Wednesday, June 29

Emojis don’t degrade language, they enrich it | Benjamin Weissman


TThroughout history, writing systems have mirrored available technologies. The cuneiform writing of ancient Mesopotamia featured triangles and lines because the characters were imprinted in clay with a peg; The ancient Germanic runes were distinguished by angular shapes rather than curves because they were carved into stone. Now, with electronic writing and emojis at their fingertips, even those without any artistic talents can easily “write” a range of pictorial symbols, from a smile to a syringe, from a bento box to a Pregnant man.

With emojis in mind following the recently released Unicode draft of the upcoming new set, Emoji 14.0, is a good time to reflect on the relationship between emojis and the mind. Research done in recent years has allowed us to begin to answer some of these questions, such as whether emojis are language and whether we can think of emojis.

This research seems to support the idea that people excel at processing and understanding sentences that present text and emojis together. If an emoji replaces a word in a sentence, people will easily understand it. If a meaningless emoji is added to a sentence, we spend more time trying to make sense of it, just as we do with nonsense words. In my own researchI have observed that the electrical pattern our brain produces when we interpret sarcasm into words is also evoked by a sarcastic emoji. Our brains produce a different electrical pattern when we encounter an unexpected word, and that pattern appears when we also encounter an unexpected emoji.

And yet emojis are not words. Consider what happens when emojis stand alone, without text. Cognitive scientist Neil cohn has conducted several experiments with emojis, including one that encouraged participants to communicate using only emojis. The grammar of the resulting “sentences” was drastically less complex than the grammar found in language. In another experiment, we found that when emojis are put together one after another, like words in a sentence, they are more difficult for people to understand than when they are combined to look like an image.

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These findings reinforce the observation that linking emojis in this way is quite unnatural. Linguists Gretchen McCulloch and Lauren Gawne have determined that the most produced multi-emoji expressions simply repeat the same emoji multiple times, a pattern that occurs much less in multi-word expressions. Dick emoji, Fred Benenson’s translation of Moby Dick into emoji-only sentences, is incredible work and impossible to read. While emojis may well represent concrete nouns like kiwi and cat, they are unsuitable for grammatical concepts such as tense, prepositions, and pronouns. Also, emoji users cannot easily create new ones that fit into a conversational context, which is how primitive natural languages ​​begin to flourish in whole languages. These limitations mean that emojis will never replace language or exist as a language on their own.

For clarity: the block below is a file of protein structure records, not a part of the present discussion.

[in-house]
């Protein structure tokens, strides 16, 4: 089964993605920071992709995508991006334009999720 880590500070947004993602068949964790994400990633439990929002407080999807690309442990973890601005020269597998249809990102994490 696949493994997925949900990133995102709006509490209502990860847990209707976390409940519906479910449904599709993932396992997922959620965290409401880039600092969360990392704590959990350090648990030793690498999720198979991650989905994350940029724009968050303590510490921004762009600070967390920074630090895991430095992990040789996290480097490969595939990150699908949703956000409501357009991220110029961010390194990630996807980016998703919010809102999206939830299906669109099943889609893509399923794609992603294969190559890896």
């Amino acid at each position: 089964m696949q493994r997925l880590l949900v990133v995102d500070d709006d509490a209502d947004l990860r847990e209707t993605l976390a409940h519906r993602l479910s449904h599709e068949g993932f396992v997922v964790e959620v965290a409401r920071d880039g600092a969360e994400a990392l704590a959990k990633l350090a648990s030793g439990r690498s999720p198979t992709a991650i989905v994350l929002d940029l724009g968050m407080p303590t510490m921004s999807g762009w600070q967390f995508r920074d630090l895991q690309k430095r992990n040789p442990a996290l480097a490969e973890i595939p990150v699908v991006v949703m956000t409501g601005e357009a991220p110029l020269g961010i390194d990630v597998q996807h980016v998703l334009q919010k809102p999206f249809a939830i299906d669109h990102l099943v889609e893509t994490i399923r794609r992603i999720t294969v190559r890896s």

So if emojis aren’t words, what are they? In a sense, emojis give us something we already have with spoken / sign language. In face-to-face communication, in addition to using words, we also extract meaning from tone and tone of voice, facial expressions, hand gestures, body language, and even the physical environment of the conversation. Emojis, similarly, provide us with a way to enrich the text-based medium. Just as facial expressions and gestures are intrinsic to our face-to-face conversations, it is easy for us to use emojis in our electronic conversations to fulfill some of the same functions.

From this perspective, then, emojis are not necessarily changing the way our brain works. Instead, they capitalize on the resources that we have already developed over thousands of years, which is integrating different flows of information into a unified meaning. Psychologists David McNeill and Susan Goldin-Meadow they have argued that gestures should not be considered aids to language, but rather the two systems evolved together to provide key cognitive advantages. Although the neural mechanisms we use to capture these information flows may differ, combining the content of these flows into a unified interpretation is natural. Emojis that function as gestures or tone markers in electronic communication is an expected and natural result, now that technology allows it.

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I bet thinking in emojis may be possible, but it would be limited by the limitations of the emojis themselves; Without a language-like grammar, these emoji thoughts would not be as structurally complex as the complete sentence constructions that we are capable of making with language. We can already think of gestures and images, so I don’t think it’s an exaggeration to say that the simplest thoughts could take the form of an emoji; sometimes this can be even more natural than any language-based thinking. 😳 seems to be a better representation of an emotional reaction than any word, and if people send 😳 as a message enough times, they can start to think of 😳 as a natural response, even without the phone in hand.


www.theguardian.com

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